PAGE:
Washington DC has an optional "no-fault" system for auto accident insurance claims. This means that if you are in an accident you can elect to have your damages covered by your own insurance regardless of who is at fault for the accident. DC law gives you 60 days after the accident to decide whether to file a no-fault claim or to pursue a claim against the at-fault driver's insurance. No-fault claims are usually made by drivers who were responsible for the accident or if the damages are very limited. Once a no-fault claim is elected you cannot pursue another claim against the at-fault driver except under very limited circumstances.
For accidents involving physical injuries pursuing a claim against the at-fault driver is always the preferred option.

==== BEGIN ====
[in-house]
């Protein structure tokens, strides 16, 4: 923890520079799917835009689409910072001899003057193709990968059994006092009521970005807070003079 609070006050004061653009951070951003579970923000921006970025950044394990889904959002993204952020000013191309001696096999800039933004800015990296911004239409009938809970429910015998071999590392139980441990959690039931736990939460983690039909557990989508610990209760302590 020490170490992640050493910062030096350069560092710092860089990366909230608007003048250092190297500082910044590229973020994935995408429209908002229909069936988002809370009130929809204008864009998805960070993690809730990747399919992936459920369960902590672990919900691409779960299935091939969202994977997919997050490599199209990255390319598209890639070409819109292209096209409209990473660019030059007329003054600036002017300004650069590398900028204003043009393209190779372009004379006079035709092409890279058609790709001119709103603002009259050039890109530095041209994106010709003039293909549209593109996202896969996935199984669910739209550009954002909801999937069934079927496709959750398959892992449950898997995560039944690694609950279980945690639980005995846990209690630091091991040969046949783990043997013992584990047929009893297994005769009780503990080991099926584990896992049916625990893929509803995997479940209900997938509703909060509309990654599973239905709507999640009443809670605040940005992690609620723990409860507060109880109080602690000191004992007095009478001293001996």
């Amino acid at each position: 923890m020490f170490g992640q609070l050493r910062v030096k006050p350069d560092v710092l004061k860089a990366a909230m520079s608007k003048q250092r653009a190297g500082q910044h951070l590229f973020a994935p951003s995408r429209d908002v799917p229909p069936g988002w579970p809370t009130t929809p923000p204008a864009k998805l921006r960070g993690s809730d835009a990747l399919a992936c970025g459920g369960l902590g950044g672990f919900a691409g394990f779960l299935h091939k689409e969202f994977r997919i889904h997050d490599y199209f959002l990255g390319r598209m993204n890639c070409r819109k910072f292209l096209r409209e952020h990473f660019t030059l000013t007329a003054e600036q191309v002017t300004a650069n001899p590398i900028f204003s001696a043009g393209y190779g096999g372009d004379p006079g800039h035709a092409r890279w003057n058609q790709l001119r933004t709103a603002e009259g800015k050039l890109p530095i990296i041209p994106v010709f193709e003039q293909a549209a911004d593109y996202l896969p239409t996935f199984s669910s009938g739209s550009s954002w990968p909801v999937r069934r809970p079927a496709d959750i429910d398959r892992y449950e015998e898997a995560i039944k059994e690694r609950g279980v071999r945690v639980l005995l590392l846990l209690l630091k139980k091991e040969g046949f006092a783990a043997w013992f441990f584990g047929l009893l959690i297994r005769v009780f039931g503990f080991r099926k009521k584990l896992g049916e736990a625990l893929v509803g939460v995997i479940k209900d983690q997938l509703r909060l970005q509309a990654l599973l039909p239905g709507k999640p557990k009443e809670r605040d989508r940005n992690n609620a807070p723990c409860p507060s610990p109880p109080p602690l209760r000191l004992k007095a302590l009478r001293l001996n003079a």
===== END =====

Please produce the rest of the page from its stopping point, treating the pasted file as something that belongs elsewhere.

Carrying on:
Washington DC is one of the few jurisdictions that continue to apply the very strict legal rule known as "contributory negligence." The rule basically states that even if someone is not technically "at-fault" for an accident - if their actions contribute to the accident in any way (even if they are only 5% responsible) - they supposed to be legally barred from recovering any damages.
For example, let's say Driver A runs a red light and hits Driver B. If Driver B was speeding through the intersection and therefore found to be 2% at fault for the accident he would be legally precluded from recovering ANY damages from Driver A.
|Statute of Limitations